LA Laguna FC(Redirected from Los Angeles Misioneros)
LA Laguna FC is an American soccer team based in the Los Angeles area, United States. Founded in 2010, the team plays in the Premier Development League (PDL), the fourth tier of the American Soccer Pyramid, in the Southwest Division of the Western Conference.
|Ground||Santa Ana Stadium|
|Head Coach||Fabian Sandoval|
|League||Premier Development League|
|2016||7th, Southwest Division|
The team will play some of its home matches at Santa Ana Stadium and others at Citrus College and Pomona College starting in May, 2016.
After acquiring the PDL franchise rights the Springfield Storm franchise that used to play in the PDL out of Springfield, Missouri, the team began life as Los Angeles Storm under head coach Chris Volk, and made their debut in PDL competition in 2010, one of several teams joining the Southwest division as it expanded to nine teams. Playing at Citrus Stadium on the campus of Citrus College in Glendora, California, Storm made an inauspicious start, tying 1–1 with the San Fernando Valley Quakes, but quickly recovered to register impressive back-to-back victories over Fresno Fuego and Bakersfield Brigade. However, Storm's mid-season form proved to be their downfall, as the team slumped to five defeats in six games (including a humiliating 0–4 to the eventual divisional champions Southern California Seahorses), ending their first season playoff hopes. A morale-boosting 5–0 win over Bakersfield Brigade in their penultimate game was a positive, but eventually they finished sixth in the table. David Niemeyer was the Storm's top scorer in their freshman year, scoring 7 goals in his 15 games, while MLS-bound Mexican midfielder Erasmo Solorzano was the assist king with 3. Goalkeeper Lance Friesz was also a standout – so much so, that he was drafted by Los Angeles Galaxy in the offseason.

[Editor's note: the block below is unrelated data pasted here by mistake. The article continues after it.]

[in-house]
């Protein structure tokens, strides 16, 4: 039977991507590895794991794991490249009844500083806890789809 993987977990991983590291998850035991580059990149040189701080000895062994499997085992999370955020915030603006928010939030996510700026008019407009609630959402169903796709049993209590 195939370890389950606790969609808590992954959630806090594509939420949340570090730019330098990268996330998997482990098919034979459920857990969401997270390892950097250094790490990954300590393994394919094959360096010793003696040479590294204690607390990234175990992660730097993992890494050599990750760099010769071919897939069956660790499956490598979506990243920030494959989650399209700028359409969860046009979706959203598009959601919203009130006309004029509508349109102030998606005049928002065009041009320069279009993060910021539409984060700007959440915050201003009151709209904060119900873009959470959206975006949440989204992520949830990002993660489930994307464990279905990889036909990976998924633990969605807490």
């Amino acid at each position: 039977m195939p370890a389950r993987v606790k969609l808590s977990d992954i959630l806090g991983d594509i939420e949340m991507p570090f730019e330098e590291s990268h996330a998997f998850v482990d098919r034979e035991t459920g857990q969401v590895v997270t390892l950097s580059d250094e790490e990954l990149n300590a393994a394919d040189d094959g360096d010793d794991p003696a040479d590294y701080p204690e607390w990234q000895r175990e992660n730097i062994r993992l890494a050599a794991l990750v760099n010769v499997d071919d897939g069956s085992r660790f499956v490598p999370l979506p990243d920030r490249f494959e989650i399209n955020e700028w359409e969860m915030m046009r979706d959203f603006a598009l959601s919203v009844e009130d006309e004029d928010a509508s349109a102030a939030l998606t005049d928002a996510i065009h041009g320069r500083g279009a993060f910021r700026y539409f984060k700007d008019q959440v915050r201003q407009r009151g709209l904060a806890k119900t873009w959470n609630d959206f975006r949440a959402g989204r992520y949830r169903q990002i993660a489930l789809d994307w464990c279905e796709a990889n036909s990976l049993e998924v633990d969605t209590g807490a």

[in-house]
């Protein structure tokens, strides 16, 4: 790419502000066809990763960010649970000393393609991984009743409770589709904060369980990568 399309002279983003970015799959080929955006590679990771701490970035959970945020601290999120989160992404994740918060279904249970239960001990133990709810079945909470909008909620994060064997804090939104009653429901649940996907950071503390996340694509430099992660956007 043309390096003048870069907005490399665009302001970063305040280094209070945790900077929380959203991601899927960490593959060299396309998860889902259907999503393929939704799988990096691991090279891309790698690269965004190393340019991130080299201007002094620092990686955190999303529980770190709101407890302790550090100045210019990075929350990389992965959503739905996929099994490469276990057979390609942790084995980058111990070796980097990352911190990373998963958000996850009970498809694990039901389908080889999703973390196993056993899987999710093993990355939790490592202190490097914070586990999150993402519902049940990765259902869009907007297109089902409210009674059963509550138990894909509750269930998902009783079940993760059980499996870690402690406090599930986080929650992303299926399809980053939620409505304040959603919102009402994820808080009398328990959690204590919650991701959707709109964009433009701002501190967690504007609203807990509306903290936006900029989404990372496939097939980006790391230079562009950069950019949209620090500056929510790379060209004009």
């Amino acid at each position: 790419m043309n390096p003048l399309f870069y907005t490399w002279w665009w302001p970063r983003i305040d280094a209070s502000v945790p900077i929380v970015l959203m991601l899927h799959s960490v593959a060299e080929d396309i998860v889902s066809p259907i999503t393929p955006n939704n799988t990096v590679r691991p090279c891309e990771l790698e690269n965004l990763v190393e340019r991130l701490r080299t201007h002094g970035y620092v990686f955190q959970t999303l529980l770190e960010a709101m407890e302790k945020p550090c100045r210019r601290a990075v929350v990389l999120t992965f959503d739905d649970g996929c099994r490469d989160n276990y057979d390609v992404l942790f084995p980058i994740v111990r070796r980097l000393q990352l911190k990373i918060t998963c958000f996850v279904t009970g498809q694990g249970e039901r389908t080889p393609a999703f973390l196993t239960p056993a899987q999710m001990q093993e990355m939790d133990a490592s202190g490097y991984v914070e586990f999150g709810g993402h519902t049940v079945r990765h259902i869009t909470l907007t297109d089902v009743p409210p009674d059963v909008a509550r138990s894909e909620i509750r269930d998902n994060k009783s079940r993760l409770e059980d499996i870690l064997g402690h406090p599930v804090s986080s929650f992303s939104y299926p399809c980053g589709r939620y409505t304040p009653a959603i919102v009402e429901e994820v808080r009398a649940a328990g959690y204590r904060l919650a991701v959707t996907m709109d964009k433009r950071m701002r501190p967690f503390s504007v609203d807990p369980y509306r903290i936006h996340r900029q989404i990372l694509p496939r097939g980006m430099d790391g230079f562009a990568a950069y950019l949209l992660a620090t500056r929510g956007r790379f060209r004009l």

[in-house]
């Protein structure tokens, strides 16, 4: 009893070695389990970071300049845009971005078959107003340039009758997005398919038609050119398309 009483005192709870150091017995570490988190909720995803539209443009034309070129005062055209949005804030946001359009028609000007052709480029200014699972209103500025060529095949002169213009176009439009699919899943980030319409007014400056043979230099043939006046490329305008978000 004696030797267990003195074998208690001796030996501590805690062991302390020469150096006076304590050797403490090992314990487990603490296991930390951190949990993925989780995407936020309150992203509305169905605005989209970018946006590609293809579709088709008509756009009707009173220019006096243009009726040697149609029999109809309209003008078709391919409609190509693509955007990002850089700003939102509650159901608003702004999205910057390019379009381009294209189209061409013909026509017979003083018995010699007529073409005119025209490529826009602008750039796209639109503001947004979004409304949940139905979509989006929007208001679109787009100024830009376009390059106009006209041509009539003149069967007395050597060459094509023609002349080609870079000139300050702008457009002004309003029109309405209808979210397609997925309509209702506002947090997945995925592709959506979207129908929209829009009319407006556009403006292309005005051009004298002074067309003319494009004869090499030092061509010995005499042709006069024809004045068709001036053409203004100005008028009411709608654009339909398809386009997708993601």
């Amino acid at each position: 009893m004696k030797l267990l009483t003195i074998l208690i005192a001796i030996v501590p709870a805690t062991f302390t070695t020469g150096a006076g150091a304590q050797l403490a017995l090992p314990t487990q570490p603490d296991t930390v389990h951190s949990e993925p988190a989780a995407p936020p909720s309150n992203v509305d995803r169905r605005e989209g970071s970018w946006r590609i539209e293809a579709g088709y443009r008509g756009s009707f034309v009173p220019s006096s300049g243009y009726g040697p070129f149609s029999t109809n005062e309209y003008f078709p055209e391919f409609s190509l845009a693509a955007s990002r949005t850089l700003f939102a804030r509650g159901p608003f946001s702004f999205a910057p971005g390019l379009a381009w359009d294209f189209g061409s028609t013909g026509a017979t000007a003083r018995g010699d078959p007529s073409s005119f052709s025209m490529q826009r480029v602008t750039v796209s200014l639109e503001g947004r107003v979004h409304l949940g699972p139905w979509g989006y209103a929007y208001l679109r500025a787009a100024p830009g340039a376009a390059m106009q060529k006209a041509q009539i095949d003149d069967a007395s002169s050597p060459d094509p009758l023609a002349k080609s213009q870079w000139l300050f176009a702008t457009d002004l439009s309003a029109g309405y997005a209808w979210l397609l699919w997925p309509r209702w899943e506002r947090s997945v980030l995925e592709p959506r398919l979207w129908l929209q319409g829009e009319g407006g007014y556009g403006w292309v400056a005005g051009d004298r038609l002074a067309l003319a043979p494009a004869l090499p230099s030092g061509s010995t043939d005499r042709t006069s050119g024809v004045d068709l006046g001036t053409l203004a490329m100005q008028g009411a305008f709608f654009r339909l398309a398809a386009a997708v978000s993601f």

The Storm's second year began in terrible fashion, suffering a 5–0 defeat to the San Fernando Valley Quakes on the opening day of the season. They did not register their first victory – 2–1 over new boys San Jose Frogs – until their third game, and from then on the Storm's season was one of see-sawing inconsistency. Back-to-back 3–1 wins over Orange County Blue Star and Lancaster Rattlers was followed by a 1–5 disaster at home to Fresno Fuego, which was followed by a 5–1 thrashing of Bakersfield Brigade... and so it went. By the end of the season, Storm were struggling to pick up wins wherever they went, but at least they started seeing some consistency; however, the four ties in their last six games ultimately consigned them to 5th place in the table, outside the playoffs for a second year. Ross Schunk was by far their outstanding goalscorer, tallying goals 10 in a season which included a hat trick at home to Lancaster Rattlers. Alex Bengard registered 5 assists.
2008 saw a name change, with Storm becoming Los Angeles Legends following a merger between two local youth soccer organizations, and a coaching change, with Azusa Pacific soccer coach Phil Wolf taking over the reins from Chris Volk. The Legends started the season in magnificent form, downing Orange County Blue Star 1–0 in their opening game, and then registering two back-to-back 5–0 home victories over Lancaster Rattlers and San Fernando Valley Quakes, the first of which featured a hat-trick from striker Davis Paul. Legends' blistering early-season success saw them qualify for their first ever US Open Cup, where they faced USL2 side (and eventual quarter-finalists) Crystal Palace Baltimore at home in Azusa. Sadly for the Legends their foray into the Cup was a short one, as they were beaten 2–1 off a late winner by Baltimore's Pat Healey. Legends continued the year as high scoring entertainers: they put six past Orange County Blue Star in mid-June, then conceded six away at Fresno Fuego in the very next game. However, as the season wound down, the team's early season form deserted them, as four defeats in their last five games left them out of playoff contention. Legends ended the year a comfortable mid-table 6th; Davis Paul was top scorer, knocking in an impressive 10 goals, and contributing five assists for his strike partner, Ross Schunk.